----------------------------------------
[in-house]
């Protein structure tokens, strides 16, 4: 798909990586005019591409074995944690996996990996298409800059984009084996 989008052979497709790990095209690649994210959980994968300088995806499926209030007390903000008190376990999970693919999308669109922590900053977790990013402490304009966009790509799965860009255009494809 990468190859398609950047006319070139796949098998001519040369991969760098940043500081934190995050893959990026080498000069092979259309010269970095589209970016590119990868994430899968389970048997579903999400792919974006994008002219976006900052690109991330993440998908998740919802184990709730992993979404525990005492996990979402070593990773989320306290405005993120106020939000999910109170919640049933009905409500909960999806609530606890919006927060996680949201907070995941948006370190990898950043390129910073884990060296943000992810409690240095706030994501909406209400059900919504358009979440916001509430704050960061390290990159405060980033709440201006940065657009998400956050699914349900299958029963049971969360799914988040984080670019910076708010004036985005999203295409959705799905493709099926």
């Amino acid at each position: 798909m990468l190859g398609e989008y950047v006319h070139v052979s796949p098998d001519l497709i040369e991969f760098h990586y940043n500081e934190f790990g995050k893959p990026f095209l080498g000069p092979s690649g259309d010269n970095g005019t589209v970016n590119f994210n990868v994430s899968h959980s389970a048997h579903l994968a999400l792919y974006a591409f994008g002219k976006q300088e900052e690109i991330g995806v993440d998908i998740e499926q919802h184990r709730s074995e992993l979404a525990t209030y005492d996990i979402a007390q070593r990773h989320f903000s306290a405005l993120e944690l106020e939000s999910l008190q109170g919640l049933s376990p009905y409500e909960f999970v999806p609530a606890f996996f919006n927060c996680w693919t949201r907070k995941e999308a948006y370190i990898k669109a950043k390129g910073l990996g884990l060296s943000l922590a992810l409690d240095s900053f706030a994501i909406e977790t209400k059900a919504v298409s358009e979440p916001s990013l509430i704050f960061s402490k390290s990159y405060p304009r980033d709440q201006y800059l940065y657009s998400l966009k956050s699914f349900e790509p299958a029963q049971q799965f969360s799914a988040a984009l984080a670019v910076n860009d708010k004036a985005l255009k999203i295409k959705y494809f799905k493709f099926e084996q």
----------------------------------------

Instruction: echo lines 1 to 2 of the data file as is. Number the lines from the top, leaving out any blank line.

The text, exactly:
[in-house]
């Protein structure tokens, strides 16, 4: 798909990586005019591409074995944690996996990996298409800059984009084996 989008052979497709790990095209690649994210959980994968300088995806499926209030007390903000008190376990999970693919999308669109922590900053977790990013402490304009966009790509799965860009255009494809 990468190859398609950047006319070139796949098998001519040369991969760098940043500081934190995050893959990026080498000069092979259309010269970095589209970016590119990868994430899968389970048997579903999400792919974006994008002219976006900052690109991330993440998908998740919802184990709730992993979404525990005492996990979402070593990773989320306290405005993120106020939000999910109170919640049933009905409500909960999806609530606890919006927060996680949201907070995941948006370190990898950043390129910073884990060296943000992810409690240095706030994501909406209400059900919504358009979440916001509430704050960061390290990159405060980033709440201006940065657009998400956050699914349900299958029963049971969360799914988040984080670019910076708010004036985005999203295409959705799905493709099926």